MRP II extends MRP by including four major developments including feedback resource scheduling, batching rules, and software extension programs. (Wight, 1981; Institute for Management, ND).
MRP II is designed in such a way that the higher level can receive feedback from the lower level, a feature that allows for the possibility of revising decisions at the higher level. (Suer et al., 1998). For example, MRP II includes feedback from the shop floor on how the work has progressed to all levels of the schedule so that the next run can be updated on a regular basis. (Wight, 1981; Institute for Management, ND). The ability of MRP II to enable feedback from the lower level of the hierarchy to the higher level has led to the name “Closed Loop MRP”. (Wight, 1981; Institute for Management, ND).
(ii) Resource Scheduling
Within the heart of the system is resource scheduling described as a capability that concentrates on the resources required to convert raw materials into finished goods. Resource scheduling enables the development of detailed plans that can be put to the shop floor and reported on by operations thereby offering much tighter control over the plant. (Wight, 1981; Institute for Management, ND).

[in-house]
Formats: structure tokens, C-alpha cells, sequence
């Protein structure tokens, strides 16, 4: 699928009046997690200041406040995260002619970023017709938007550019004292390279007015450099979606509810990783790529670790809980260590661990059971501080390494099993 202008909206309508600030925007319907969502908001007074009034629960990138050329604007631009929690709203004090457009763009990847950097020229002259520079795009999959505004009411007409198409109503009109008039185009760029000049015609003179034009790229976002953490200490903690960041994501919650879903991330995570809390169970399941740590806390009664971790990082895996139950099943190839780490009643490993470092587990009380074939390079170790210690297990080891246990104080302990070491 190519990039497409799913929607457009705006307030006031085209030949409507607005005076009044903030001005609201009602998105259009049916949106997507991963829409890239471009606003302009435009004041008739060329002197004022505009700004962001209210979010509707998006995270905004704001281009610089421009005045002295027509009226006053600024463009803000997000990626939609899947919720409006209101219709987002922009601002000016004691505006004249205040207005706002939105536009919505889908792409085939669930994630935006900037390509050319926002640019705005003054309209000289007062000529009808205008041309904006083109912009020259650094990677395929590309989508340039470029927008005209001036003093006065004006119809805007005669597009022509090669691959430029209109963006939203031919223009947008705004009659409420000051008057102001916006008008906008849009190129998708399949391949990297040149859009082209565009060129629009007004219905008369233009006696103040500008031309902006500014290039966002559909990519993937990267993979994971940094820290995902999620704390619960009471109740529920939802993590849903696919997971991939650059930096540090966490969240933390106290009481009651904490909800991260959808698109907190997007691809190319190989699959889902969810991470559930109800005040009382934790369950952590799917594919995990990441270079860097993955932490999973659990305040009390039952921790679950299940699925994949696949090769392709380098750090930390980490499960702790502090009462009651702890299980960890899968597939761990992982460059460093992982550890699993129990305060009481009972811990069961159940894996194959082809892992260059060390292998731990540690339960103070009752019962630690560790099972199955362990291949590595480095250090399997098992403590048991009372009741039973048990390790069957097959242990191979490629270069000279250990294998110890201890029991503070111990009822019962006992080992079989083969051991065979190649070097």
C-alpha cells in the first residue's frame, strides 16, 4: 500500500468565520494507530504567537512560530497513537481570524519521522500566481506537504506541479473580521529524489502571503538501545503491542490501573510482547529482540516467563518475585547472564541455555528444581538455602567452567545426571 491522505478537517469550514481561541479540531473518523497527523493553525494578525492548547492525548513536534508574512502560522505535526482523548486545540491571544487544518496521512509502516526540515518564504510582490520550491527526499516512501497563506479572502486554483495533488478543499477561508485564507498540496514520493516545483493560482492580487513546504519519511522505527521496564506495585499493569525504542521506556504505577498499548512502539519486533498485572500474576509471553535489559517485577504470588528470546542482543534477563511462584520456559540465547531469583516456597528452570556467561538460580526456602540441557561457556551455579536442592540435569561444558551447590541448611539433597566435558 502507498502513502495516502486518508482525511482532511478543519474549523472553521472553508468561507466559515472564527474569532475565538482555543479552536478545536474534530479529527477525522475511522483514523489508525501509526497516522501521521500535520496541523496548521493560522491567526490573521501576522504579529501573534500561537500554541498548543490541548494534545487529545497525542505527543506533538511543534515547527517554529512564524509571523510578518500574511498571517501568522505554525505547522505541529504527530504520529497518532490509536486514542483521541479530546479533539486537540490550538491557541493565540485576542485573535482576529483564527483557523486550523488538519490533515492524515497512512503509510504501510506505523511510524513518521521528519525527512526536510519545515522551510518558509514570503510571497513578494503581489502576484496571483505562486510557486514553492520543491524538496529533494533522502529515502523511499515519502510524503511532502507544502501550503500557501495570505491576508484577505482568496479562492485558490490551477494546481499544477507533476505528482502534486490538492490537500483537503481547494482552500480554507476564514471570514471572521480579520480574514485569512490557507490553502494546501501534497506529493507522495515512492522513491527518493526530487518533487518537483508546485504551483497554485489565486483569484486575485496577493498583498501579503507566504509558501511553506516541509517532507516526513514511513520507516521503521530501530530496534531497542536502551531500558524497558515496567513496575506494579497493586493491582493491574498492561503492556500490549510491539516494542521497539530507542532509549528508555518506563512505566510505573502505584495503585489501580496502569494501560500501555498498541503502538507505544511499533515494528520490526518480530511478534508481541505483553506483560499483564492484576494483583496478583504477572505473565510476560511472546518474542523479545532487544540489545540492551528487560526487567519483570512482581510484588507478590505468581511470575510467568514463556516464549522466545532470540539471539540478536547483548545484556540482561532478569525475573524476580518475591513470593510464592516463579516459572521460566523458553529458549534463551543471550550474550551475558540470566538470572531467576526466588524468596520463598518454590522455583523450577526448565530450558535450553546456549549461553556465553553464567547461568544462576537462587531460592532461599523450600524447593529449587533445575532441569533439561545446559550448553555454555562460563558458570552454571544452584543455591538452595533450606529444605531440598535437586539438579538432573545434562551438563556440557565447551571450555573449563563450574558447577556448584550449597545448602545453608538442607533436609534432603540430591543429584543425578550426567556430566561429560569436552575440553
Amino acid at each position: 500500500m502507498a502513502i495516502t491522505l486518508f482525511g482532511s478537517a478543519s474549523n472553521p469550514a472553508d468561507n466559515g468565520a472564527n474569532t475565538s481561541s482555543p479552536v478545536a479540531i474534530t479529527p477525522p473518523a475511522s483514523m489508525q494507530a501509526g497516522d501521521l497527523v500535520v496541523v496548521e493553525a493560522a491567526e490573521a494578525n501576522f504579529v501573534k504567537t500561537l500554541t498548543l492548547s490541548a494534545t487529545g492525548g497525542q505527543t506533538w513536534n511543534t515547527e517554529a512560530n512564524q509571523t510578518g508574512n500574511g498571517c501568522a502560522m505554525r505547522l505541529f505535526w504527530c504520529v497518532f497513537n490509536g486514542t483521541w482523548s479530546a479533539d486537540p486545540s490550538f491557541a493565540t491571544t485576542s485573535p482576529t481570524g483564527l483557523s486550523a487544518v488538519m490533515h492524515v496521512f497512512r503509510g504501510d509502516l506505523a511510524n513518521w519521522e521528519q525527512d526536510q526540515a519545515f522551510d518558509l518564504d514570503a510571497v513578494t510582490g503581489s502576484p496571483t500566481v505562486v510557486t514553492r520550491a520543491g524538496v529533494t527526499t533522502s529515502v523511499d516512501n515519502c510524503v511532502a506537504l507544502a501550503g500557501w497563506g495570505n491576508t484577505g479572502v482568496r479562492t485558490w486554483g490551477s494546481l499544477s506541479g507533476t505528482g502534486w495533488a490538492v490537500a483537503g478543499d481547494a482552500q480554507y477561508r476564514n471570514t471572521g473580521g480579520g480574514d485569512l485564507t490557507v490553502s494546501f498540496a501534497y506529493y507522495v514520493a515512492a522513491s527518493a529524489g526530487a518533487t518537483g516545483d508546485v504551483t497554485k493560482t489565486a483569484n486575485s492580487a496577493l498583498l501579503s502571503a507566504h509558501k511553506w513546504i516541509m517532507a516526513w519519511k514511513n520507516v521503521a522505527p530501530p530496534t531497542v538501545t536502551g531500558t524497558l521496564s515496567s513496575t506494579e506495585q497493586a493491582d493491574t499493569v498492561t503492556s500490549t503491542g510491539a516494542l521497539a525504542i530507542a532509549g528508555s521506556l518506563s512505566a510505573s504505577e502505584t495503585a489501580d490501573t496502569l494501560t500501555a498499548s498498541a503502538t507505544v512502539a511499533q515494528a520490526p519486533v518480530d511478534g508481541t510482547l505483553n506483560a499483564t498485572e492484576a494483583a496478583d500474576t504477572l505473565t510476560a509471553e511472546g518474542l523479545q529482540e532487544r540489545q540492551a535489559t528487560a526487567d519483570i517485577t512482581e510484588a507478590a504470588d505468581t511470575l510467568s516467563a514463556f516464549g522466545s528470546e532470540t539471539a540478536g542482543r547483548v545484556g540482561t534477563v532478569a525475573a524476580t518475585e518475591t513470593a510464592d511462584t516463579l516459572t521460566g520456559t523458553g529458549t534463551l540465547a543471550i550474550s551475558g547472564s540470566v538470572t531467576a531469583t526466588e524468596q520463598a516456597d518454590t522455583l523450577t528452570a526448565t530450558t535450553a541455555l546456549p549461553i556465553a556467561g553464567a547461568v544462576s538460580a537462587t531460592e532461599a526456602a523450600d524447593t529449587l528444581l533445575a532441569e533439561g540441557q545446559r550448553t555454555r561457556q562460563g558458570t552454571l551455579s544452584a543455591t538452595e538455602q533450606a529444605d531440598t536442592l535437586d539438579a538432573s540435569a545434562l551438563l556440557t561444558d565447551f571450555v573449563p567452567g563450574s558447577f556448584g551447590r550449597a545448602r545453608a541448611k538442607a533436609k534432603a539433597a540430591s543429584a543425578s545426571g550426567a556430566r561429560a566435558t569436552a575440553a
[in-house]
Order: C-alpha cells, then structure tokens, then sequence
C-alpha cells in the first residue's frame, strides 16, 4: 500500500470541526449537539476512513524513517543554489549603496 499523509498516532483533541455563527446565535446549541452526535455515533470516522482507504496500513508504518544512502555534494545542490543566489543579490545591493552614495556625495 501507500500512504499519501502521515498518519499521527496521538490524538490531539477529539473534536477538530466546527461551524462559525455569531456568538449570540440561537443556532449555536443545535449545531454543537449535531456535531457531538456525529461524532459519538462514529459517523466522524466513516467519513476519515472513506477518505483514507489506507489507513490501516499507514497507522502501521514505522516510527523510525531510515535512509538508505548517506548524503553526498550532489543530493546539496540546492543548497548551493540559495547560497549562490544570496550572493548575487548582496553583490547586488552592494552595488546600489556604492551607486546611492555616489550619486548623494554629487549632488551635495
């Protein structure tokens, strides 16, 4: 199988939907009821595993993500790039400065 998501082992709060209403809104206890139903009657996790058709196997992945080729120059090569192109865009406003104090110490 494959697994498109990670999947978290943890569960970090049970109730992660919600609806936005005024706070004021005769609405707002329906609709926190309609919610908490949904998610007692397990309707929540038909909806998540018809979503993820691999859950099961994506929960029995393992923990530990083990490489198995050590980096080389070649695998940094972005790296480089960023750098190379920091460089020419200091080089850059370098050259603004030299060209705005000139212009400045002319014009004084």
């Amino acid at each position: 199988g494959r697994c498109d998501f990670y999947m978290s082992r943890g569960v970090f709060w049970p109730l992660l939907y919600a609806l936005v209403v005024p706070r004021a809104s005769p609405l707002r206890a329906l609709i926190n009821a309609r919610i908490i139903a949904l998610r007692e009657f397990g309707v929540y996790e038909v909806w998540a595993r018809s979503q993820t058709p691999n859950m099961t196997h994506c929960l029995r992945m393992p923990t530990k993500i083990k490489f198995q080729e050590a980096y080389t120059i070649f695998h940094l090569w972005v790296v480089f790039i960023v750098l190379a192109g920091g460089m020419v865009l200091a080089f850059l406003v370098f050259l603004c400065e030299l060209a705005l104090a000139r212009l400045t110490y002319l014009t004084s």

(iii) Batching Rules
MRP II also allows for the incorporation of batching rules, which are regarded as building blocks for resource scheduling. (Wight, 1981; Institute for Management, ND). A variety of baching rules are offered by most software; e.g., ‘Lot for Lot’, ‘EBQ’ and ‘Part Period Cover’. (Wight, 1981; Institute for Management, ND). ‘Lot for Lot’ stands for “batches that match orders”. (Wight, 1981; Institute for Management, ND). ‘EBQ’ refers to “Economic Batch Quantity”. It is the batch size calculated by a formula that minimises the cost through balancing set up cost against inventory holding cost. (Slack et al., 2005; Wight, 1981; Institute for Management, ND). ‘Part Period Cover’ describes batches whose size cover a fixed period of demand. (Wight, 1981; Institute for Management, ND).
- Comparative Analysis of Toyota and Ford
Having discussed the different operational management tools, this section of the paper provides a comparative analysis on how Ford and Toyota have made use of these tools to improve on their operations.
Ford had a mass production system designed to make huge quantities of a limited number of models, which explains why all Ford’s Model Ts were black in colour. (Liker, 2004). The company had a large cash outlay, as a well as a large U.S and international market. Moreover, it had a complete supply system and enjoyed economies of scale form its mass production system. One of the most astonishing things of Ford’s ideology was its high level of division of labour. (Womack et al., 1991). Workers performed assembly, while industrial engineers and management personnel handled line organisation and optimisation and diversification went beyond the assembly plant. (Womack et al., 1991).